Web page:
Blog

How to mitigate performance risk in a data center migration?

We see more IT departments considering NPM/APM adoption when dealing with data center moves, mergers and consolidations. Data center migration may be driven by mergers, group data center consolidation, or simply migrating to a hosting center or a private cloud. Some IT departments may look at this technology a little late (to help them fix degradations/misconfigurations which appeared during the migration), but many of them employ best practices and leverage the capabilities of NPM and APM solutions to assess current performance, then prepare, plan, execute, and review their migration.

A data center migration takes time and means there will be an intermediate stage between the start and the end of the migration, which can last a certain number of weeks and months. During that period one portion of the systems will be in the initial data center and the other portion will be in the target data center. Managing the performance delivered to end users during this period is a challenge.

This article offers a short description of the main stages at which a performance management will help you mitigate the risks attached to major infrastructure changes such as a data center migration.

data center migration

Before the data center migration

1. Measure initial end-user performance

2. Collect performance data to figure out how to migrate systems

To establish the best plan (i.e., what to move and in which order) and to avoid future errors, downtime, and performance degradations during the migration, you need to collect the following data and make sure that it is accurate:

  • Establish a list of all critical application chains
  • Dependency mapping: understand the dependency between the different hosts (infrastructure services like DNS, storage, authentication servers,  and all the hosts of the different tiers of each application), identifying which IP addressing may also be hard-coded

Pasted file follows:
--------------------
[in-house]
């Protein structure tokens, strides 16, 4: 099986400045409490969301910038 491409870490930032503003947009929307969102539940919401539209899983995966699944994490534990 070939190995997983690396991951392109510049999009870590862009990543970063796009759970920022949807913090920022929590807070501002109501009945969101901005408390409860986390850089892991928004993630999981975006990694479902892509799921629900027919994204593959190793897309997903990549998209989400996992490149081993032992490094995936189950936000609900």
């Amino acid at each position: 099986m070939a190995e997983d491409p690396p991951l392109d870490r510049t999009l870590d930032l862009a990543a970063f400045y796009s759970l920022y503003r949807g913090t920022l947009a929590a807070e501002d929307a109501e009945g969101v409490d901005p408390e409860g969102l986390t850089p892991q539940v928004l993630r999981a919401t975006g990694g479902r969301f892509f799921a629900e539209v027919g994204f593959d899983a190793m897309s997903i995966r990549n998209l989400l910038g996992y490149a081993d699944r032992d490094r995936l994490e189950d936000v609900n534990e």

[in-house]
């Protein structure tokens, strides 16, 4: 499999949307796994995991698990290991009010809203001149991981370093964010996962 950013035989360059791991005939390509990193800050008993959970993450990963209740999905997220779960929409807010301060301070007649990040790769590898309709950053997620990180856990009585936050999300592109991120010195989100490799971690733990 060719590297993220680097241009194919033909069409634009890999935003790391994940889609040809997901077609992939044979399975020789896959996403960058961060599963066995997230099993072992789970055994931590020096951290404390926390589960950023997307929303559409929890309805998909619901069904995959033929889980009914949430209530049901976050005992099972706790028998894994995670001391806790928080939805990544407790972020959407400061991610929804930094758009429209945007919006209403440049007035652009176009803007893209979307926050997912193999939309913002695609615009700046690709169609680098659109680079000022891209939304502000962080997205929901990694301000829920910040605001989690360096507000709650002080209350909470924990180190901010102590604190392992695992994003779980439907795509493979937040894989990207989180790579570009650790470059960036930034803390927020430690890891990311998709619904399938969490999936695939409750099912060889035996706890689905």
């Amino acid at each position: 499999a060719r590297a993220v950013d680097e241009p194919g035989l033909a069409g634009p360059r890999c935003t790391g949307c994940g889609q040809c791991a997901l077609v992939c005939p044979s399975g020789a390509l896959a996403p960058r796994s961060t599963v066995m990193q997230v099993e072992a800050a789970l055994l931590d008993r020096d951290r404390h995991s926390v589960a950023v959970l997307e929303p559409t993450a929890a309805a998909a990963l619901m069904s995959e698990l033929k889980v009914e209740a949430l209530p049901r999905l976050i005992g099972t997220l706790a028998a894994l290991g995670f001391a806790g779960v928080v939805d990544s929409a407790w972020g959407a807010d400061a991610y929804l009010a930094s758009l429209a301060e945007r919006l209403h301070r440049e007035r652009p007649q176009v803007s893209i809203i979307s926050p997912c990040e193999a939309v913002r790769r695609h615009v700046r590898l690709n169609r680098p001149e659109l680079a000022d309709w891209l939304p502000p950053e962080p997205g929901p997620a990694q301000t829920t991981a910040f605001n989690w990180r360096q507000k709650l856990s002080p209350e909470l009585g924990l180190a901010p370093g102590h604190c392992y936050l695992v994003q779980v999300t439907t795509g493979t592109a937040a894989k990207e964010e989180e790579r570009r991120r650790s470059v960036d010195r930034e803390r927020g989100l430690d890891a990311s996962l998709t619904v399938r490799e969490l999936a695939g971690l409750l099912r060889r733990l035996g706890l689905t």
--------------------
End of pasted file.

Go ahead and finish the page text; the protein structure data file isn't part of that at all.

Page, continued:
• Understand the network requirements between all these hosts (i.e., volume and bandwidth) and the performance profile of each type of communication (e.g., the respective impact of network, server processing and data transfers on the end-user response times)

3. Anticipate additional latency during the migration and its impact on the end-user experience

When considering a significant move such as a data center migration, you will certainly have to phase these operations in various steps or waves. This will drive you to a situation where some of the systems are in your original datacenter and some are already migrated. Obviously, both host groups will keep communicating and exchanging data over a larger distance and a higher network latency. This will have an impact on end-user response times. You need to anticipate how much this impact will be for end users. As an example, if this stage adds an additional 10ms of network latency, depending on what drives the average server processing time and the quantity of data which is exchanged, it may lead to acceptable or non-acceptable response times or an outage for time-sensitive applications.

Execute the migration

4. Keep performance under control during the move / migration

During the data center migration, performance slowdowns, incidents, and other complaints will be reported to your helpdesk. They may be more numerous than during a normal period and they may target existing problems as well as new issues. The migration operation will certainly be the #1 suspect! You need to be well-prepared and continuously monitor end-to-end response times and errors on the legacy and the target data centers to avoid:

  • any performance degradations resulting in business losses (productivity and / or revenue)
  • any delay in the execution of the migration
  • any lack of shared performance data leading to a lack of collaboration between IT departments (e.g., network, system, database, applications) when troubleshooting slowdown issues
  • any negative feedback on your team’s work

After the migration

5. Analyze and identify remaining errors / misconfigurations

Migrating large IT systems comes with a massive amount of complexity; whatever the level of preparation and resources you had, some items will be missed and may remain invisible. You have to conduct a review of all patterns corresponding to misconfigurations or inherited behaviors (e.g., hosts calling non-existing services, hosts and network segments; one-way communications and data flows to old addressing plans should also be tracked).

6. Measure and report on the end-to-end user performance after the migration

Once the migration is considered completed, you should measure the end user performance and report the variation (if possible improvement) which comes with the implementation of the new infrastructure.

Don’t forget to request a promotion for the good job you’ve done!